Mania Grade: C-
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- Writer/ Artist: Felix Gilman
- Publisher: Tor Publishing
- Book Genre: Victorian Science Fiction
- Format: Hardcover, 416 pages
Book Review: The Revolutions
Mystics and mediums and mojo, oh my!
By Chuck Francisco
March 26, 2014
The Revolutions by Felix Gilman
© Tor Publishing
The Revolutions by Felix Gilman (Thunderer, Gears of the City, The Half-Made World) has a startlingly complex premise, quite reminiscent of Ray Bradbury's The Martian Chronicles, but can it stick the metaphysical landing of that much mental promise?
Setting out to weave a tale set in 1893, beginning on the night of the Great Storm in London, Gilman teases the strings of a grand narrative right before our eyes. Here we're introduced to Arthur Shaw, a young journalist and fiction writer, who is drowning in a sea of debt. The damage of the storm exacerbates his payment situation at work- the magazine he writes for owes him quite a tidy amount of back pay when they simply disappear. Shortly thereafter we're introduced to Josephine at precisely the same time Arthur is. The two begin a warm relationship which takes a fast track toward engagement, and she enters the narrator rotation just as the two take up with an occult crowd.
The Revolutions takes the Occult craze gripping the world at that time, and gives it an air of legitimacy. What if, in addition to the crackpot phonies, there were actually people with magical abilities? It's this latter crowd with which the two are mixed up, and in short order Josephine is non corporally trapped in the space/time vicinity of Mars; a Mars which may not be wholly uninhabited. Before Arthur can attempt a metaphysical rescue, war breaks out between the two magical societies, thrusting him into a brand of combat for which he is wholly unprepared.
Now, this may sound incredibly rollicking and intriguing, and on the whole it is quite compelling, but the execution is not up to keeping pace with the premise. Its slow, languid first hundred pages unfurl glacially, with little occult goings on, and without a compelling breadcrumb trail of mystery to entice weary readers onward. The pacing problems persist throughout the duration, though from the halfway point forward we've reached all manner of things fantastical, so it's easier to glean enjoyment from the ride.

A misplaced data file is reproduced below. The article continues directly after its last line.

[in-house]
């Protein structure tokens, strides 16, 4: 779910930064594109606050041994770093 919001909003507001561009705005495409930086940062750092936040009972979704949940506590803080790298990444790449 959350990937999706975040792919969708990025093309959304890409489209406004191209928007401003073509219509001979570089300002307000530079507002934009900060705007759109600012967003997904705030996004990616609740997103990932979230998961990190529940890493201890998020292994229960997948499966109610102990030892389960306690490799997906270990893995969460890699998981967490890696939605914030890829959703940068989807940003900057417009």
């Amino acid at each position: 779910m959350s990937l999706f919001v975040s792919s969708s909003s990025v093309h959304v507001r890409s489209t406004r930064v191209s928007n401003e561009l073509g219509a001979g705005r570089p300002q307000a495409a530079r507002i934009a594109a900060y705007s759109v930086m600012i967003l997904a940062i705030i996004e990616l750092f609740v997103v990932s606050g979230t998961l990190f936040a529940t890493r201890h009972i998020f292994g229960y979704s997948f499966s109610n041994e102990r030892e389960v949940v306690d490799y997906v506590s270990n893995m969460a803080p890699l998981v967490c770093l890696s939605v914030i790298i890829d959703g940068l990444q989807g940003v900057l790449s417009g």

Right from the outset I made allusions to Bradbury's The Martian Chronicles, to which The Revolutions does not standup, but it is from the same imaginative family tree. Pacing might not be his strong suit here, but Gilman does excel at vividly breathing life into alien worlds. In that way he has deeply considered both the landscape and logic behind impossible forms of life as we would have once imagined them existing, in places which we now know they can or do not. The Revolutions is very much a throwback product of a now extinct vein of Victorian science fiction. While it might be that we've moved beyond being mystified by these Jules Vernsian style tales, a taste for the flavor lingers still.
It's for these reasons that I'm disappointed not to have enjoyed The Revolutions more. There are absolutely the blueprints of wonderful imagination forming the skeleton of this tale, but the musculature needed to spend more time at the gym. A patient reader will derive the most satisfaction from this book, though I think most readers may find the investment more weighty than the payoff.
The Revolutions by Felix Gilman hits store shelves on April 1st from TOR Books for $26.99.
Chuck Francisco is a columnist and critic for Mania, writing Shock-O-Rama, the weekly look into classic cult, horror and sci-fi. He is a co-curator of several repertoire film series at the world famous Colonial Theatre in Phoenixville, PA. You can hear him drop nerd knowledge on weekly podcast You've Got Geek or think him a fool of a Took on Twitter.